J.D. Salinger, author of the classic Catcher in the Rye (1951), wrote the stories Franny and Zooey for publication in the New Yorker magazine in 1955 and 1957 respectively. Both stories were part of a series centred around a family of settlers in New York, the Glasses, particularly the children of Les and Bessie Glass, a Jewish-Irish theatrical act. All are brilliant former radio actors. Their eldest child, Seymour, a genius, commits suicide in his thirties. The repercussions to the family of this act provide the unifying theme to the stories. In Franny and Zooey the youngest member of the family, Franny, has a religious and nervous breakdown. She attempts to ward off the meaninglessness of college life by the obsessive repetition of a Jesus prayer. Her brother Zachary (Zooey) rests at nothing in his attempts to restore her sanity. J.D. Salinger wrote the Glass stories, 'It is a long-term project, patently an ambitious one, and there is a real-enough danger, I suppose, that sooner or later I'll bog down, perhaps disappear entirely, in ly own methods, locutions and mannerisms. On the whole, though, I'm very hopeful. I love working on these Glass stories, I've been waiting for them most of my life, and I think I have fairly decent, monomaniacal plans to finish them with due care and all-available skill.'
The author writes: "Franny came out in The New Yorker in 1955, and was swiftly followed, in 1957 by Zooey. Both stories are early, critical entries in a narrative series I'm doing about a family of settlers in twentieth-century New York, the Glasses. It is a long-term project, patently an ambiguous one, and there is a real-enough danger, I suppose that sooner or later I'll bog down, perhaps disappear entirely, in my own methods, locutions, and mannerisms. On the whole, though, I'm very hopeful. I love working on these Glass stories, I've been waiting for them most of my life, and I think I have fairly decent, monomaniacal plans to finish them with due care and all-available skill.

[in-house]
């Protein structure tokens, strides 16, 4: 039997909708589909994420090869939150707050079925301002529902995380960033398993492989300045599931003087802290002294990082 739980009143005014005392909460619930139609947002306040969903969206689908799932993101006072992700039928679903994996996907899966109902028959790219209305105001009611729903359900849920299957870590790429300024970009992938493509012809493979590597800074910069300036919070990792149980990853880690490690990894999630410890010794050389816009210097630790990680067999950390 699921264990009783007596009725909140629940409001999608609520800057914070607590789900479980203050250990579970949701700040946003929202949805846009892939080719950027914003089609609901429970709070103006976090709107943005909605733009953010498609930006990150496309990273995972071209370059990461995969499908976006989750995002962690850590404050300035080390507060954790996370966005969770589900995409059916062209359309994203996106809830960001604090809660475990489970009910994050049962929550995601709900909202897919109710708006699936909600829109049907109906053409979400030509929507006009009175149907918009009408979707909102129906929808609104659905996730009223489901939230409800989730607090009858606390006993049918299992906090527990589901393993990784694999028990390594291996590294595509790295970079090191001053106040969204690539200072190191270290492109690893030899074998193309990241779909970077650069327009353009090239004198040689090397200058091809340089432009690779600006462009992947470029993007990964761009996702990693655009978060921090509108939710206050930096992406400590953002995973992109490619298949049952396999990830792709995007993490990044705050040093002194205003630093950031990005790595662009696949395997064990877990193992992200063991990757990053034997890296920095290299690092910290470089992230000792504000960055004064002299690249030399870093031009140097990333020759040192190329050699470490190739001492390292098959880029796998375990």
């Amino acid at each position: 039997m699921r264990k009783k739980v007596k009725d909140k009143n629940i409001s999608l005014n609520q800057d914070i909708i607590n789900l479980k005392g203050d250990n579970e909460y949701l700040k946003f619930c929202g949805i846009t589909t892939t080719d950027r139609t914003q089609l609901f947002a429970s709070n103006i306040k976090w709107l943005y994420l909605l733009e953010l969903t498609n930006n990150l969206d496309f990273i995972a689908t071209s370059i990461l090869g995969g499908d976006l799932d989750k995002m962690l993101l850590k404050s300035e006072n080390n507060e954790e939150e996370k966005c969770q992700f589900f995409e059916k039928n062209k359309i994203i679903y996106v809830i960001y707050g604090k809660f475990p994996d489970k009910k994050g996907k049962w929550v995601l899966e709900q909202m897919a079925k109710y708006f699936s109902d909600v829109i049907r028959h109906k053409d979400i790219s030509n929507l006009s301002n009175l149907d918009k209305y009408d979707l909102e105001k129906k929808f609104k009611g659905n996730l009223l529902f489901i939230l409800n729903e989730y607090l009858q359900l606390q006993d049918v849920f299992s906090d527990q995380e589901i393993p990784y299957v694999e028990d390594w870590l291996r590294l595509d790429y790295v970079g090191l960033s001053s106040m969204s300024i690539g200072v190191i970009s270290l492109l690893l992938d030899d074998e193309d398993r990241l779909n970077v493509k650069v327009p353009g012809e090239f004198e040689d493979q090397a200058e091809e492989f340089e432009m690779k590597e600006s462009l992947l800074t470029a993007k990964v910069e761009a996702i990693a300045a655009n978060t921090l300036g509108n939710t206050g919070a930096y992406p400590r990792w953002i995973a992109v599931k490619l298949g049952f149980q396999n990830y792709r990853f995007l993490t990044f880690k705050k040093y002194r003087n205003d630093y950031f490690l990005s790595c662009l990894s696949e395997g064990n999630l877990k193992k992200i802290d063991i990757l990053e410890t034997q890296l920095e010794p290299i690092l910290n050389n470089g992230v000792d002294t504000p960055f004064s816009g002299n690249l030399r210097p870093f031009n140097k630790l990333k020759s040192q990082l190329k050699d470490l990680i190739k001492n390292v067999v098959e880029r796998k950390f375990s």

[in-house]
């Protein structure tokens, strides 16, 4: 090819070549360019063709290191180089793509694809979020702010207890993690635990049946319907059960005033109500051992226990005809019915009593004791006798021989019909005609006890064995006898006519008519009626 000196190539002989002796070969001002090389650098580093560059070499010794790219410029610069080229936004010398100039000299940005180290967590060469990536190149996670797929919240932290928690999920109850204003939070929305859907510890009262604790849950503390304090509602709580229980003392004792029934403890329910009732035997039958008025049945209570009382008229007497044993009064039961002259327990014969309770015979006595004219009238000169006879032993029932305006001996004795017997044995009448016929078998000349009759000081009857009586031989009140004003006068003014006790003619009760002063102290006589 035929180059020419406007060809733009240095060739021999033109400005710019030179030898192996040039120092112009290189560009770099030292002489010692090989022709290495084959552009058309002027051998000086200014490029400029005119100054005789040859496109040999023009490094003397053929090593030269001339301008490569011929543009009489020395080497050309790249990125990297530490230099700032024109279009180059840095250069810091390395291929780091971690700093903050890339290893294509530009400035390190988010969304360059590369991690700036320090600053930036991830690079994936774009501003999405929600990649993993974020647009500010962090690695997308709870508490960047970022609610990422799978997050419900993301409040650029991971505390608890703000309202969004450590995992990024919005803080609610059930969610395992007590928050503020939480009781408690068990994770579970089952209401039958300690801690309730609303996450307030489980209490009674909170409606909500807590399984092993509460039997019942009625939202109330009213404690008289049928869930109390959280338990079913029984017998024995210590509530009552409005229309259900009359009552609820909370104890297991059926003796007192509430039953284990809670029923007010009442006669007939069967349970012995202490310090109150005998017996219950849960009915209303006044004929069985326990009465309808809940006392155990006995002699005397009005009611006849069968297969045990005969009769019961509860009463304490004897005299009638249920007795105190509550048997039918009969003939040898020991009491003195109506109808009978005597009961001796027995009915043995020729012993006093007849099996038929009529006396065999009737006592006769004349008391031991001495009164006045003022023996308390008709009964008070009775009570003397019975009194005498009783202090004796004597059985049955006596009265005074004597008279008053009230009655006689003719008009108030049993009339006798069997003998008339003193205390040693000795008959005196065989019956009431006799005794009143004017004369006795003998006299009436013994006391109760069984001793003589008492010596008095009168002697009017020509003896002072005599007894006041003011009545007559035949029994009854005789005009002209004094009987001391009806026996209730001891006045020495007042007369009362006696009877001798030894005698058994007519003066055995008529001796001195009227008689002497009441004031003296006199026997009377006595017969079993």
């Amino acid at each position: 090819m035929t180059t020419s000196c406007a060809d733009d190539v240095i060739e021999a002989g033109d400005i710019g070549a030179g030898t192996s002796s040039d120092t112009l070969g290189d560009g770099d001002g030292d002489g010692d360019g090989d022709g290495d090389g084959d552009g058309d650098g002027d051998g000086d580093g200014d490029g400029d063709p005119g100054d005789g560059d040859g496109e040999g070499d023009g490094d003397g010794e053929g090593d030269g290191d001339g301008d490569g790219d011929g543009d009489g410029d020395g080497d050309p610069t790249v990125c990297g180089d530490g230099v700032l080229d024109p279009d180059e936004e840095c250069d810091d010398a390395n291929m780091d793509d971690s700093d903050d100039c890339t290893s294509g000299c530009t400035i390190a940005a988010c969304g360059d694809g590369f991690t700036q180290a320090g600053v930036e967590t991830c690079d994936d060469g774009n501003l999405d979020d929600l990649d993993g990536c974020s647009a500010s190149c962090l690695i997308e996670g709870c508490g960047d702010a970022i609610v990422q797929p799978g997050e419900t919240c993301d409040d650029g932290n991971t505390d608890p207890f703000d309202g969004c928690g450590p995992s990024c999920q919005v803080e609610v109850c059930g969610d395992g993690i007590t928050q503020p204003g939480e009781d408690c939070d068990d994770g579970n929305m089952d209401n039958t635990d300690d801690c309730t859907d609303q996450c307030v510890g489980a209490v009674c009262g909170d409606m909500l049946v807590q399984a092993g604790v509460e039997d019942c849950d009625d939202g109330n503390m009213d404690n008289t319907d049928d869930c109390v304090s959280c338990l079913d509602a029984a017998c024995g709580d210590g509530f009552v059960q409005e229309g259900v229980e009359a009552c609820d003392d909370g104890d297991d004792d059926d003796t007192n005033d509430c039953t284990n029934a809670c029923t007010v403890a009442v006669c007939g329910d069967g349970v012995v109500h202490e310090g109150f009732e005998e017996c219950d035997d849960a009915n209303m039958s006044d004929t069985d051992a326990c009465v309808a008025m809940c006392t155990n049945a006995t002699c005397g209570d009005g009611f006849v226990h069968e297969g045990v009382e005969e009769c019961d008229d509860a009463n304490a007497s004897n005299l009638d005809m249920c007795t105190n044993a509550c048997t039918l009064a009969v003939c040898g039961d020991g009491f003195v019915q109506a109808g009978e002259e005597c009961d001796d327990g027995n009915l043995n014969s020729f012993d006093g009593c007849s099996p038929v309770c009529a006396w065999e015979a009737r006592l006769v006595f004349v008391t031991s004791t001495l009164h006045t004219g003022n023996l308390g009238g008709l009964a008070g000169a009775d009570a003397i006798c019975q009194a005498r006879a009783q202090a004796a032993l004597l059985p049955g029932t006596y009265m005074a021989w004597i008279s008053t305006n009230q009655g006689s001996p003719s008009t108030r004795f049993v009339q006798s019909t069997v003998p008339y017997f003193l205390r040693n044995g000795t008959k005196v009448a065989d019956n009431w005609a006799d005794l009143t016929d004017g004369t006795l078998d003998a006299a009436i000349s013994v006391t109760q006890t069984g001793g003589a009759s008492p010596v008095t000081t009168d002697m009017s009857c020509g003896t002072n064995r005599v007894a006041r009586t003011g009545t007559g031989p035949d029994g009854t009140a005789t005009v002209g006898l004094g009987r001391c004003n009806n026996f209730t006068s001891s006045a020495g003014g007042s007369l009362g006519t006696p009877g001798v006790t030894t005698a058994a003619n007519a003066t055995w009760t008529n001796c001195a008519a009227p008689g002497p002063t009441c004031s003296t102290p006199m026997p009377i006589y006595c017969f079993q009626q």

Born in New York in 1919, Jerome David Salinger dropped out of several schools before enrolling in a writing class at Columbia University, publishing his first piece ("The Young Folks") in Story magazine. Soon after, the New Yorker picked up the heralded "A Perfect Day for Bananafish", and more pieces followed, including "Slight Rebellion off Madison" in 1941, an early Holden Caulfield story. Following a stint in Europe for World War II, Salinger returned to New York and began work on his signature novel, 1951's "The Catcher in the Rye," an immediate bestseller for its iconoclastic hero and forthright use of profanity. Following this success, Salinger retreated to his Cornish, New Hampshire, home where he grew increasingly private, eventually erecting a wall around his property and publishing just three more books: "Nine Stories," "Franny and Zooey," "Raise High the Roof Beam, and Carpenters and Seymour: An Introduction." Salinger was married twice and had two children. He died of natural causes on January 27, 2010, in New Hampshire at the age of 91.
It's peculiar how no-words can be better than words. How silence can say more than noise, or a person's absence can occupy even more space than their presence did. Suzy is twelve when her best friend, Franny, drowns one summer at the beach. It takes two days for the news to reach Suzy, and it's not something that she can accept: Franny has always been a strong swimmer, from the day they met in swim class when they were just five. How can someone all of a sudden, just no longer be there?Suzy realizes that they must have got it wrong: Franny didn't just drown - she was stung by a poisonous jellyfish. This makes a lot more sense to Suzy's logical mind than a random drowning - cause: a jellyfish sting; effect: death. Suzy's journey to acceptance is quiet - she resolves to either say something important, or say nothing at all. But it's also bursting with bittersweet humour, heart-breaking honesty, big ideas and small details. The Thing About Jellyfish is an astonishing debut novel from Ali Benjamin, and is perfect for fans of Wonder, Counting By 7s and My Sister Lives on the Mantelpiece.